The U.S. reclaimed the top spot in the World Giving Index last year as proportionally more Americans contributed in some way than in any other country.
The U.S. last held first place in the rankings in 2010, before ceding the spot to Australia in 2011.
The key reason for its ascendancy was that a higher proportion of Americans helped a stranger than citizens of any other country in 2012.
The 2013 report, published by Charities Aid Foundation, examined three aspects of giving behavior, asking respondents whether they had done the following in the past month:
- Donated money to a charity
- Volunteered time to an organization
- Helped a stranger, or someone they didn’t know who needed help
Data in the new report came from Gallup’s World View World Poll, an ongoing research project carried out in 135 countries in 2012.
According to the index, the average percentage of people donating money, volunteering time and helping a stranger globally all grew in 2012 in relation to 2011, despite a fall in the global economy’s rate of growth from 4% to 3.2%.
The overall rise in charitable activity last year was driven by the increase in people helping a stranger. In particular, more men played Good Samaritan globally in 2012 than in 2011.
The number of people who helped others grew by some 200 million in 2012, more than double the growth in the number of those who donated money and volunteered.
Since 2011, the biggest increase in volunteerism has occurred among 15– to 24-year-olds. In 2012, this age group was second most likely to volunteer, a big turnaround from being the least likely in 2008.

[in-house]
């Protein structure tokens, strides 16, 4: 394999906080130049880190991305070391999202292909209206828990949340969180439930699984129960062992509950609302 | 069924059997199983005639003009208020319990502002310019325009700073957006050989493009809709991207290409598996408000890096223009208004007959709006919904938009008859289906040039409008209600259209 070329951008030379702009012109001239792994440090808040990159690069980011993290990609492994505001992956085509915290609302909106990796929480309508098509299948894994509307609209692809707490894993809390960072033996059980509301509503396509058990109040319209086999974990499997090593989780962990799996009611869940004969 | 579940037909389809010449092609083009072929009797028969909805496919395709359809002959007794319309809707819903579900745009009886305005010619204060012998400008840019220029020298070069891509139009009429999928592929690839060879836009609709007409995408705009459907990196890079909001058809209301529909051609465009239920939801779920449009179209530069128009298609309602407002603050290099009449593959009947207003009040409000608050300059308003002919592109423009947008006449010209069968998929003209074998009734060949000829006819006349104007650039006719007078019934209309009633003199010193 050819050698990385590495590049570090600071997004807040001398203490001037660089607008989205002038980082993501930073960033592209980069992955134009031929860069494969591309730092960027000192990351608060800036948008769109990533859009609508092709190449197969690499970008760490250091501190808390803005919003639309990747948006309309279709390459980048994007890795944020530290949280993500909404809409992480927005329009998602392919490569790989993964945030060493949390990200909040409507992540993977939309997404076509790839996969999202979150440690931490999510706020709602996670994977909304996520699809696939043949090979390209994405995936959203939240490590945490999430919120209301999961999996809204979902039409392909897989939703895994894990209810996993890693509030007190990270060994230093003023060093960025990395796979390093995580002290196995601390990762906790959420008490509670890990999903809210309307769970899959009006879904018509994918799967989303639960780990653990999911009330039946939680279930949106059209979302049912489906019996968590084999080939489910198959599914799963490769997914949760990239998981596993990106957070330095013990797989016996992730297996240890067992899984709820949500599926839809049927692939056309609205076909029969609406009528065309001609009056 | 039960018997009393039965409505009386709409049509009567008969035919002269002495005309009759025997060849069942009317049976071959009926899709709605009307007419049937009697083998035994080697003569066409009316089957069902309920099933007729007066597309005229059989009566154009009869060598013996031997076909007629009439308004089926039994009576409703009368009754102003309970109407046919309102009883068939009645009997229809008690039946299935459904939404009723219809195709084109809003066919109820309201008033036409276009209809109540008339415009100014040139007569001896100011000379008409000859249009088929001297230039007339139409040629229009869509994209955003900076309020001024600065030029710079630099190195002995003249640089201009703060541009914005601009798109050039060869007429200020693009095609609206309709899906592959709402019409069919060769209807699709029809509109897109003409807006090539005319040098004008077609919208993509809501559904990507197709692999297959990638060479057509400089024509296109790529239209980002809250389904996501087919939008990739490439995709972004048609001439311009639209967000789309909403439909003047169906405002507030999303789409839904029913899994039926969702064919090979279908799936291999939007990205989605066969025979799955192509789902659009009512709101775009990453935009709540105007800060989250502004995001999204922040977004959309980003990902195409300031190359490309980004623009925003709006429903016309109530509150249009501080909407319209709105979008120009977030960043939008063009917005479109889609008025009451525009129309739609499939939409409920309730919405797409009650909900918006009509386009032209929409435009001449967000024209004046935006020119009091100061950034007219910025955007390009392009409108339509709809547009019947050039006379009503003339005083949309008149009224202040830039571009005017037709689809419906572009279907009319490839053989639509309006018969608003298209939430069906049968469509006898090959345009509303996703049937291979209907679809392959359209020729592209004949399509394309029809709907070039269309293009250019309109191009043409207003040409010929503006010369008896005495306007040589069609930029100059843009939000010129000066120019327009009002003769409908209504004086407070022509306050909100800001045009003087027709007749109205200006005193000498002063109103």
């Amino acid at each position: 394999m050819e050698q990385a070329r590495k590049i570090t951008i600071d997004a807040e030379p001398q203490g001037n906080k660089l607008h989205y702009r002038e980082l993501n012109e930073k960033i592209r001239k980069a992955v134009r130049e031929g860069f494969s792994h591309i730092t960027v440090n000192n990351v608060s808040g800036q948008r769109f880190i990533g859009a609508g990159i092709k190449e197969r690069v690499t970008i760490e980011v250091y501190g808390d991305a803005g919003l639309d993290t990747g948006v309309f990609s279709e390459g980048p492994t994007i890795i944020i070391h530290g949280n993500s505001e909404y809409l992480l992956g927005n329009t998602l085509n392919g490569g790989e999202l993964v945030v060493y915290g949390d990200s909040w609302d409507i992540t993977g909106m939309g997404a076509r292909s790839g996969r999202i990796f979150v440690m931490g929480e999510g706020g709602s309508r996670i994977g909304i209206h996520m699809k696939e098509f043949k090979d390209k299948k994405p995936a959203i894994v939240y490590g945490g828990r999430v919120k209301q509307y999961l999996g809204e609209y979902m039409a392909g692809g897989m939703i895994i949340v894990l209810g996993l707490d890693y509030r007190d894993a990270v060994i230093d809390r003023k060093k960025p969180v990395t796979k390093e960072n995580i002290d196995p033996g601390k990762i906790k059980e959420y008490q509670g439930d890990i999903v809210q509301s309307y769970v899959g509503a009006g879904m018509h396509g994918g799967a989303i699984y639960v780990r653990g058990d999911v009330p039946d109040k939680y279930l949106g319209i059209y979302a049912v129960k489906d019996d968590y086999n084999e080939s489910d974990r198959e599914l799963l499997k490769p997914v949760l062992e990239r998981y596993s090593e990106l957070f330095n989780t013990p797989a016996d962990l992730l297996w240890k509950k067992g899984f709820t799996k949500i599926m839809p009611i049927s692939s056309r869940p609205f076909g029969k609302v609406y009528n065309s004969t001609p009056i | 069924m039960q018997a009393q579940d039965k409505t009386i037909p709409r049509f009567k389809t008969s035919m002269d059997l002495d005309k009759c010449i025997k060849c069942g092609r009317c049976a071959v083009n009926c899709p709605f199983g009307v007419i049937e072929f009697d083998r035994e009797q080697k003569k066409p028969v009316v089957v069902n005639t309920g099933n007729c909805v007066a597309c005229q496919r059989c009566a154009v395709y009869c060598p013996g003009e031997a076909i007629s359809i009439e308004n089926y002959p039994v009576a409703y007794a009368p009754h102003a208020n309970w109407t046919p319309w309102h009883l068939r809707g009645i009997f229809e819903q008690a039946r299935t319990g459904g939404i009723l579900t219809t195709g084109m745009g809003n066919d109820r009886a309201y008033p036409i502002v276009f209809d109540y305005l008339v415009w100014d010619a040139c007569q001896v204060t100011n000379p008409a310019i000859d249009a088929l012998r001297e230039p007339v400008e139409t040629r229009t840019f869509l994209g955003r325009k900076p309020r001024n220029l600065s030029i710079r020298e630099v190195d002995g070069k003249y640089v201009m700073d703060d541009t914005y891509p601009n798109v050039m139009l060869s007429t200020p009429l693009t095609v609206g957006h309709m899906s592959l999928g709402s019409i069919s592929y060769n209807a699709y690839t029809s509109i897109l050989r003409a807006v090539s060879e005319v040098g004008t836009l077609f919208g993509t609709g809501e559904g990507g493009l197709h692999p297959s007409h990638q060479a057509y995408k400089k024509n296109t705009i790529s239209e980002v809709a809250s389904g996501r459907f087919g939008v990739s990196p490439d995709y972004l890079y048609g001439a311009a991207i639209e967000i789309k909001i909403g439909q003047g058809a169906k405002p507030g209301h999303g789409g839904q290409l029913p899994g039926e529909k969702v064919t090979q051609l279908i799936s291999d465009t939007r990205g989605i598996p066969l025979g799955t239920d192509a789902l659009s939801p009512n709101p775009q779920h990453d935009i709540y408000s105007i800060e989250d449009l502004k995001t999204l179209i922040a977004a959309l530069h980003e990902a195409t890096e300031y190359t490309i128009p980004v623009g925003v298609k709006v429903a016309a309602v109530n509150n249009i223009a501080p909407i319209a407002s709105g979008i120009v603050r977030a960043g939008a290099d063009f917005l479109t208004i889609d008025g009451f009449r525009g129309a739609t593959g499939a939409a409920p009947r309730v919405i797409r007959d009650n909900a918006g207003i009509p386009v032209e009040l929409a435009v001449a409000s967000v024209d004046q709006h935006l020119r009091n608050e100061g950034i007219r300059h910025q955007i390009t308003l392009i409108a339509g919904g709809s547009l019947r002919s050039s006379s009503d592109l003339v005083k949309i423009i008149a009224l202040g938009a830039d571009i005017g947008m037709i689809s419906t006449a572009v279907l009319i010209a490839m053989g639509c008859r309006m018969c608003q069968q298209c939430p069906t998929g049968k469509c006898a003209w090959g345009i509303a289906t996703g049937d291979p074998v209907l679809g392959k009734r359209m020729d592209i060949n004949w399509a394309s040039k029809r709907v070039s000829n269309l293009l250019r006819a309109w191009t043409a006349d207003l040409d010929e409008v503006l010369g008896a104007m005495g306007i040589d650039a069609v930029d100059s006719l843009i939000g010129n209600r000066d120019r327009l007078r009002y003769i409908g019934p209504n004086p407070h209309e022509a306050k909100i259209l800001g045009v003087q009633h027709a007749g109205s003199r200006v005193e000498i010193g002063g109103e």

Although each type of giving increased between 2011 and 2012, the global level of engagement remained below the highest on record. Monetary donations, in particular, lagged behind the 2008 level.
The index rankings showed a systemic shift taking place in global giving: rising engagement in developing nations across all three giving activities as well as growing populations.
India and China appear at, or near, the top of the 2012 rankings in terms of the actual number of people giving in each category. Populous developing economies such as Indonesia and Thailand feature strongly in the top 10 countries for the proportion of people giving money, while Sri Lanka and the Philippines are in the top 10 for volunteering.
Since 2008, women have become more likely than men to donate money to charity at a global level, according to the index. Meanwhile, the gender gap in terms of propensity to volunteer was the same last year as it was in 2008. However, proportionally, more men were helping strangers than ever before.
The index recommended the following to governments around the world:
- Ensure not-for-profit organizations are regulated in a fair, consistent and open way
- Make it easy for people to give, and offer incentives for giving where possible
- Promote civil society as an independent voice in public life, and respect the right of not-for-profit groups to campaign
- Ensure not-for-profits are transparent and inform the public about their work
- Encourage charitable giving as nations develop their economies, taking advantage of the world’s growing middle classes.